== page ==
Think of a number. Now multiply it with itself. Now add the number you first thought of. Multiply the result with itself. Again add the number you first thought of. Keep repeating that process. If the number you have keeps getting larger and larger, the number you first thought of is *not* part of the Mandelbrot Set. (For example, starting with 0.5 you get 0.75 -> 1.0625 -> 1.628 -> 3.153 ... and so on off to infinity, so 0.5 is not part of the Mandelbrot Set.)

You can also let the number you think of be a complex number of the form (a, b), where "a" is called the "real part" and b is called the "imaginary part". The only difference is that (a, b) multiplied by itself is (a^{2}-b^{2}, 2ab), so the next step in the sequence is (a^{2}-b^{2}+a, 2ab+b), but otherwise the game is much the same. (This Jonathan Coulton song explains the rules in lyrical form.)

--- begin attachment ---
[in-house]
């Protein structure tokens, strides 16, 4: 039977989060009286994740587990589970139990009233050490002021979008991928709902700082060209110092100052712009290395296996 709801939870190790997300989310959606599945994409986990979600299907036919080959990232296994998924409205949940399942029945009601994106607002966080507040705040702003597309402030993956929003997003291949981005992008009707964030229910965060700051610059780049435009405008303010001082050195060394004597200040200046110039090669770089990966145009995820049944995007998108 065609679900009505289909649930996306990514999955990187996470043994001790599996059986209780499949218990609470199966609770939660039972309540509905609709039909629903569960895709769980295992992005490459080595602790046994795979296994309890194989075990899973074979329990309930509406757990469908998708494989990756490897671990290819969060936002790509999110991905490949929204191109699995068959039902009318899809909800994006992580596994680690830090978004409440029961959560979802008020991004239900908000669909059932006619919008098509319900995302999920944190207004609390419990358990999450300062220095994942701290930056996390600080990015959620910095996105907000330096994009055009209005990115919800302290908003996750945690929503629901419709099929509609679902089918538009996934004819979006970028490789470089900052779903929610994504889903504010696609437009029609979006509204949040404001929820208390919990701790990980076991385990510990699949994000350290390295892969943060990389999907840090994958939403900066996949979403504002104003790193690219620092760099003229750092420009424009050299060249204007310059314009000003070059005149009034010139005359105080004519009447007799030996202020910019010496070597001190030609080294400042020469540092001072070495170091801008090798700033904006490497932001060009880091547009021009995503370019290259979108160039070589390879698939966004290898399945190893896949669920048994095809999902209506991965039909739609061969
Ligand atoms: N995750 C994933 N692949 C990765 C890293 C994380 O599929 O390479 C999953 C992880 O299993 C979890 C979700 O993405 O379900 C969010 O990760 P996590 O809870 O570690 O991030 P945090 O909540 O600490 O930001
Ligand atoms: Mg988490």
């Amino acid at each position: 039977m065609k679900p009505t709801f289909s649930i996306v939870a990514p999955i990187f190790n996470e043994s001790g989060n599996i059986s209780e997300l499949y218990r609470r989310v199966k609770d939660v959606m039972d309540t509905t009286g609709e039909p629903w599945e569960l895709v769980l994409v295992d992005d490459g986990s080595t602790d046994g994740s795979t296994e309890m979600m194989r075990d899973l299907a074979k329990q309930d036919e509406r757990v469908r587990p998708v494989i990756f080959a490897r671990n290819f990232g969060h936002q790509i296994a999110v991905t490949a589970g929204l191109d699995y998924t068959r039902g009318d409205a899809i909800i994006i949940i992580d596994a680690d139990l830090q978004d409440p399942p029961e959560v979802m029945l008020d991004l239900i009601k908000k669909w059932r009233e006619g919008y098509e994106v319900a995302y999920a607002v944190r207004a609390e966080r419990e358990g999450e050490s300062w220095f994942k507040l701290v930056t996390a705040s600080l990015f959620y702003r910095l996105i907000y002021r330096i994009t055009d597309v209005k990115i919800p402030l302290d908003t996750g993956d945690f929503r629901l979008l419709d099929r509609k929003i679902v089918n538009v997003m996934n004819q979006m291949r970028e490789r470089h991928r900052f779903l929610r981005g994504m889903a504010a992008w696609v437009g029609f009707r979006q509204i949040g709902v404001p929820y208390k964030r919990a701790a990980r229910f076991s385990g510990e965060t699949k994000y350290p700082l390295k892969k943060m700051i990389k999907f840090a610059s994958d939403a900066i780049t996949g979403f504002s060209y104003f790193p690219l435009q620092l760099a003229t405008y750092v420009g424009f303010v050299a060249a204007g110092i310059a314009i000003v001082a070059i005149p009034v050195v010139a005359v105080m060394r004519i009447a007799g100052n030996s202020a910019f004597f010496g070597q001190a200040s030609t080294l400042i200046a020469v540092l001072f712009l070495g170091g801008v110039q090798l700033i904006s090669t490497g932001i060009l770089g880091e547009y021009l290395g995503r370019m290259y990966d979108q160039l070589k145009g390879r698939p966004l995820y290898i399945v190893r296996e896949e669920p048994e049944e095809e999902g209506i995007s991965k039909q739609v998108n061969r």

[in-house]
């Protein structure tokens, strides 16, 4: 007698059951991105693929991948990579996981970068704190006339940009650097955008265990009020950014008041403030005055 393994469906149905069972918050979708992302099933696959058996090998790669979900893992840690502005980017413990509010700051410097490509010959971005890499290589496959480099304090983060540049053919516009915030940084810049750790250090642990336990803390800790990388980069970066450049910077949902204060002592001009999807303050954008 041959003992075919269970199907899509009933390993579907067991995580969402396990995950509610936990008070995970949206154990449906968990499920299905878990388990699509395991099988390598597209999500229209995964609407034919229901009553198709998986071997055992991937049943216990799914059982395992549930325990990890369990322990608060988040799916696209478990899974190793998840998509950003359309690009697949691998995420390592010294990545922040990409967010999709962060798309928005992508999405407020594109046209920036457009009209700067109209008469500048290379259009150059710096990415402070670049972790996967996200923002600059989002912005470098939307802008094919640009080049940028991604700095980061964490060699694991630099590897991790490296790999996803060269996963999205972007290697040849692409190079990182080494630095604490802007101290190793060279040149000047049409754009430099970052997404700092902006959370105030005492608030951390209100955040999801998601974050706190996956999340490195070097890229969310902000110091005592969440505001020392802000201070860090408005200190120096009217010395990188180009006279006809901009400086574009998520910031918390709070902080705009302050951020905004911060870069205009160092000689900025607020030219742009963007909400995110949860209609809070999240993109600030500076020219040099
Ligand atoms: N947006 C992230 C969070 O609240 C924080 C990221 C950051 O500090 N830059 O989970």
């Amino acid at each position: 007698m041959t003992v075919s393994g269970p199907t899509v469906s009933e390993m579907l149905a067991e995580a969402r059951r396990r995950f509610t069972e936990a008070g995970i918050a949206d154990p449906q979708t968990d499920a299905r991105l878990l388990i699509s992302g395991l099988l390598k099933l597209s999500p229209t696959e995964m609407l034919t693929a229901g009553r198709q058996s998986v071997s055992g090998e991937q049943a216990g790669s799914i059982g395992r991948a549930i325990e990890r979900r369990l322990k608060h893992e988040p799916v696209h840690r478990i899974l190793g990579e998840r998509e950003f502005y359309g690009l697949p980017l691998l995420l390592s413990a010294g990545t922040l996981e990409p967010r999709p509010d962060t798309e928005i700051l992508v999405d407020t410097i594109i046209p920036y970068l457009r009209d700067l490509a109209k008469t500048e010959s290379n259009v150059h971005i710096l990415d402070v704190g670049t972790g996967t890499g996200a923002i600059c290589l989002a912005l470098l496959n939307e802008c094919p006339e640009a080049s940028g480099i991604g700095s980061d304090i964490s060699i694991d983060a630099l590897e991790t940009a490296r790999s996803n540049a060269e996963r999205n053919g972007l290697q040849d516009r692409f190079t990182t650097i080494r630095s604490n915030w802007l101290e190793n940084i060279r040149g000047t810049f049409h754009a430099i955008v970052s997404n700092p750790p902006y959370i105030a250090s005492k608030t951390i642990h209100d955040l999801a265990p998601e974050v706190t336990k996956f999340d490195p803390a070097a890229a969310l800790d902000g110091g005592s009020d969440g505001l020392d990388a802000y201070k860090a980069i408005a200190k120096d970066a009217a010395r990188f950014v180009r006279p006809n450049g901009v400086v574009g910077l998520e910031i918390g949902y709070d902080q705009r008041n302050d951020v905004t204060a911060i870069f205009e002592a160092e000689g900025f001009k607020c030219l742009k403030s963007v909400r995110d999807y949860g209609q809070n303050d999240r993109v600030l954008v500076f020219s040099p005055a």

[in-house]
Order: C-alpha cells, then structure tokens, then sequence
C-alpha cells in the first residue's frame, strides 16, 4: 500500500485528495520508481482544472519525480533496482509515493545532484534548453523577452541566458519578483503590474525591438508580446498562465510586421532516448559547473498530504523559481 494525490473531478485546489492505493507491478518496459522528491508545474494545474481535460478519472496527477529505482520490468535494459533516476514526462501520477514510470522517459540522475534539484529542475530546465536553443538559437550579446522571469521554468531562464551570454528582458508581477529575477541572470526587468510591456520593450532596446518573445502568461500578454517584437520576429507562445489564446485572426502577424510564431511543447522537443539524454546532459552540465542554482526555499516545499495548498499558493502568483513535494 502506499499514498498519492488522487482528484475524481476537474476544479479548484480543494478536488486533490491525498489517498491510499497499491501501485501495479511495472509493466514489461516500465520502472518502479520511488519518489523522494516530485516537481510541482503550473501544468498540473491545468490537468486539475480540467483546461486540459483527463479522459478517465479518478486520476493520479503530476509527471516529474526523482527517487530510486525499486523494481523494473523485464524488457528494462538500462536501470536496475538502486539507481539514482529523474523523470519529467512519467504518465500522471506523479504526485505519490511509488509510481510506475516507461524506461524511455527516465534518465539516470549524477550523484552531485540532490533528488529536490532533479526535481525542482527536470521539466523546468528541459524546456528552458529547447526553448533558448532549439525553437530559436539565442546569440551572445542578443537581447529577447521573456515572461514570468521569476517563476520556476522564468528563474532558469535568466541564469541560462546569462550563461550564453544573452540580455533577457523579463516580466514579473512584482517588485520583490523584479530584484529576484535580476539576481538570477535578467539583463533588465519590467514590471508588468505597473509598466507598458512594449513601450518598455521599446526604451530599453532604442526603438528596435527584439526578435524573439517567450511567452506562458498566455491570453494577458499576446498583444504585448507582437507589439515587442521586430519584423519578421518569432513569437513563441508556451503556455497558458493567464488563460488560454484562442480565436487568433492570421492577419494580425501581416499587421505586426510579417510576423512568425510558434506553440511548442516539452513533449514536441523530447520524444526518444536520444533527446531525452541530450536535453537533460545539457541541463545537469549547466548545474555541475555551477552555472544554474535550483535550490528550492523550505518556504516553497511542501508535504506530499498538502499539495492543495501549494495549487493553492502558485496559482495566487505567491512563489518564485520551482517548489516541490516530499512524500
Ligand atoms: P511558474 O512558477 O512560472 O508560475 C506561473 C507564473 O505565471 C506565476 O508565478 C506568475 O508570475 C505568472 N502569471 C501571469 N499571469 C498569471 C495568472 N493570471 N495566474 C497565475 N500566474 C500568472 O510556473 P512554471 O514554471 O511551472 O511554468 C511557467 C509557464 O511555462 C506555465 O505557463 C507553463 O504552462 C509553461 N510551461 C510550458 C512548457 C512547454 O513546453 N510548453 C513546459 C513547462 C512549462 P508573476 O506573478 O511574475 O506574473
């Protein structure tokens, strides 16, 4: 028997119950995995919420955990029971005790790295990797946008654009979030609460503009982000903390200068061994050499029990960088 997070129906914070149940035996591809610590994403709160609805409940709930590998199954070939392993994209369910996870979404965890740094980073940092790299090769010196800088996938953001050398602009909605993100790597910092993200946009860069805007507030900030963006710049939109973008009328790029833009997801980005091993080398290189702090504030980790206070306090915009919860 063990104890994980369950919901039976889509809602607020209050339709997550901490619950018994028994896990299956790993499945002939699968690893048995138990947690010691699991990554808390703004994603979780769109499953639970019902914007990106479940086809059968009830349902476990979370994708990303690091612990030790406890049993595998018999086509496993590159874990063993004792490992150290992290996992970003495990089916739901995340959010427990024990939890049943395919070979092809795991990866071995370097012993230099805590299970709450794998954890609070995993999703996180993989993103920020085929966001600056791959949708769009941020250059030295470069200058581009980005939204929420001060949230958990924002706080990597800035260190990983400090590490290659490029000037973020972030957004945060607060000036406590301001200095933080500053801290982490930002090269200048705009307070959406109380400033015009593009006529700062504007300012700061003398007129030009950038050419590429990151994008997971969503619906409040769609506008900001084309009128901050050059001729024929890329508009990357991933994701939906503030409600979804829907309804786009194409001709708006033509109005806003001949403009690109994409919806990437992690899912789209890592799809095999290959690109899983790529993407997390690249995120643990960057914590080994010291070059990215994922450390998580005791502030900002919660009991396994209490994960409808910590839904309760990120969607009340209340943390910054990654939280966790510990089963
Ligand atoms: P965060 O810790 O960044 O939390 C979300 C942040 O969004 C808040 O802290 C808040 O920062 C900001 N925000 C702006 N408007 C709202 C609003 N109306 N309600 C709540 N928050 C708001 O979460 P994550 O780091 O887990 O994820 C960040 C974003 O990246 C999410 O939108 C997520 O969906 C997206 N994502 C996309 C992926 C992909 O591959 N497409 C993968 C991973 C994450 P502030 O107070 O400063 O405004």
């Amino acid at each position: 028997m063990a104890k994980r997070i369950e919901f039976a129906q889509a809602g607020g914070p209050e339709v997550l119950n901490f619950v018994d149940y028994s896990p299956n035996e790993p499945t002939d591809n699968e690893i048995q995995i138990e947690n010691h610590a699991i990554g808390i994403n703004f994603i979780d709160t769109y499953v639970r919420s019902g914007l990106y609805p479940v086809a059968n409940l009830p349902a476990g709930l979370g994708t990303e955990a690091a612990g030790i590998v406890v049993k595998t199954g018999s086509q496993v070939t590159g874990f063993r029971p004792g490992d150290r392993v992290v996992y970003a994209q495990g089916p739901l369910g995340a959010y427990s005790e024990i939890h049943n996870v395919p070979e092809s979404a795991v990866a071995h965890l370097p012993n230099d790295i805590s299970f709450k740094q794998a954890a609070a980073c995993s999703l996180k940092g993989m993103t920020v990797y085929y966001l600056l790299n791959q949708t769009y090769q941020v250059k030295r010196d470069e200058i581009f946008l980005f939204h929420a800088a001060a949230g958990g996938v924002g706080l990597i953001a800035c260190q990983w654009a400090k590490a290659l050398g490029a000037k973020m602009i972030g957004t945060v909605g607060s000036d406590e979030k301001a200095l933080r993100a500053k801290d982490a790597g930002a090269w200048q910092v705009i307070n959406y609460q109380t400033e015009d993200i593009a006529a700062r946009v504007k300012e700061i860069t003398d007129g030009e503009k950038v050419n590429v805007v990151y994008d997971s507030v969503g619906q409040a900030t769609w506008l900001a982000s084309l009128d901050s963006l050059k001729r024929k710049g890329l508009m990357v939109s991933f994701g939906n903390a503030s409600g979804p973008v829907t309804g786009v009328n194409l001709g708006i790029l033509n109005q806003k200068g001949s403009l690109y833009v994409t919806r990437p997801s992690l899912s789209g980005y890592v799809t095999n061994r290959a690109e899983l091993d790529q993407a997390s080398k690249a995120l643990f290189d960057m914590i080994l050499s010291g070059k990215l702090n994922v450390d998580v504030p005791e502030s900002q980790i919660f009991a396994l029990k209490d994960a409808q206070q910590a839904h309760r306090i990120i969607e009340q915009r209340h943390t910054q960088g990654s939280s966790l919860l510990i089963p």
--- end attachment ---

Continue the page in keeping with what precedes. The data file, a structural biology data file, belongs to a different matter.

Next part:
The trick is that you can use (a, b) as the X and Y coordinates on a 2-dimensional chart. Color the chart black if (a, b) is in the Mandelbrot Set, and otherwise color it according to the number of steps it takes to get the complex number at those coordinates to get above size 2 (5 steps in our example for 0.5 above). Then, you get the beautiful and familiar representation of the Mandelbrot Set. (You can easily write a program to do this in the R language, since it support complex arithmetic natively.)

One of the amazing things about the Mandelbrot set is that it's infinitely complex: as far as you zoom into its crenellated edges, it never smooths out. This video enlarges the Mandelbrot Set as much as expanding a proton to the size of the Universe -- and then billions and billions of times more.

That's all for this week. See you back here on Monday!

## Comments

You can follow this conversation by subscribing to the comment feed for this post.